"This has yet to be seen in the numbers, but many packaging companies have taken pre-emptive measures to demonstrate how they can address the new reality. This includes increased investment in recycling capabilities and the use of biodegradable plastics," said Mees.
Meanwhile, non-plastic packaging companies have stepped up to demonstrate the opportunity the change in public sentiment might create. One particular material, corrugated cardboard, is set to see considerable growth as a result of the departure from single-use plastic packaging. Corrugated businesses are developing new products to act as alternatives to plastic packaging, with examples including fruit packaging and paper straws. London-based packaging company DS Smith has estimated the shift away from plastic packaging will create an extra $700 million in demand for corrugated cardboard in Europe and the U.S. between 2018 and 2022, equal to 0.4% per annum of incremental growth.
"The overall message from non-plastic packaging companies is that the tide is turning and while it may take some time, it is likely that the use of plastic will decline and other packaging materials will step into the gap it leaves. Plastic packaging companies have generally given the message that they expect to use more recycled and recyclable plastic in their products, but that the benefits of plastic (flexibility, weight, ability to hold liquids) will continue to underpin robust demand," said Mees.
Beyond the sustainability debate, demand for cardboard-based packaging has trended steadily over the past few years, largely fueled by e-commerce. Almost everything sold online comes in a box and so the rise of e-commerce is an important structural change underpinning the recent turn in demand for corrugated packaging. Highly customizable and versatile, corrugated is an ideal material for online retailers big and small.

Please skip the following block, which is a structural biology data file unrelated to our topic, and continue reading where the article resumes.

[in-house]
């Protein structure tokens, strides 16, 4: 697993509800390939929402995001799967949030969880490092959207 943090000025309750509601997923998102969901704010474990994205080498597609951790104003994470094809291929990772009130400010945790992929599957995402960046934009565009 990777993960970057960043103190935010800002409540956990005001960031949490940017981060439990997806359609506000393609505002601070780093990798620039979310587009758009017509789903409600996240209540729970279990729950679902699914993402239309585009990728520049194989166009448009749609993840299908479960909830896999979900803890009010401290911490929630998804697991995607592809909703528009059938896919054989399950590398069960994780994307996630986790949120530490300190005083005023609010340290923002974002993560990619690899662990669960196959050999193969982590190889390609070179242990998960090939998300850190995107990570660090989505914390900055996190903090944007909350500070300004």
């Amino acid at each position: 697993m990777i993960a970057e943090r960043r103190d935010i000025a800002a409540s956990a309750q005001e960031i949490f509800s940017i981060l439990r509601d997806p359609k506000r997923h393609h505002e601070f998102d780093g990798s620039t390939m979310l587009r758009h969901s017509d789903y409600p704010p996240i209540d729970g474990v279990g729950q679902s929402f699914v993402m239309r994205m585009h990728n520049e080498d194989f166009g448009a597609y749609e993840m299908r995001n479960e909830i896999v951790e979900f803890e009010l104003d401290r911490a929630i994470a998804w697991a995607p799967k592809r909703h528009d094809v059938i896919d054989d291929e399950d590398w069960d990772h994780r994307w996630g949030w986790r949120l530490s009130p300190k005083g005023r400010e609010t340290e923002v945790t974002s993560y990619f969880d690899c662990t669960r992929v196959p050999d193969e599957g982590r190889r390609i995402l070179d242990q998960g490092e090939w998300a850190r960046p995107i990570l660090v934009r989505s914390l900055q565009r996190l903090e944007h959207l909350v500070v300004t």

"The use of corrugated cardboard as a packaging material is likely to grow faster than other materials regardless of the sustainability debate as it is best suited for e-commerce, which is the fastest growing retail sub-sector. However, corrugated is easier to recycle than plastic so this will also likely help drive volumes," said Mees.
E-commerce vs. global packaging market share
Government legislation is forcing the packaging industry to change and adapt too. Last year, China announced it would no longer buy the world's discarded plastics. Up until relatively recently, China was importing 45% of the world's plastic waste imports2 so the move created major disruption for the recycling industry. Plastic packaging companies in Europe and the U.S. in particular have a huge opportunity to increase and improve both their recycling facilities and the volume of recycled materials in their own products. In Europe, the U.K. government has indicated higher taxes will apply to plastic packaging that does not use at least 30% recycled material. The European Commission has suggested it may even look to introduce "producer pays" regulations that require the companies that use plastic packaging to help pay for the cost of cleaning up beaches and building out recycling capacity. Taking action now is expected to avoid environmental damages costing the equivalent of €22 billion ($24.8 billion) by 2030 and save consumers a projected €6.5 billion3.
"These measures are just the start and there may even be greater incentivization for the recycling industry — this is a long-term dynamic. We are at the start of a long journey towards better environmental stewardship," added Mees.
JPMorgan Chase has a long-standing commitment to promoting sustainable business practices and advancing sustainable solutions for clients all over the world. Here are some of our firmwide sustainability initiatives.
2National Geographic, 2018
3European Commission, 2018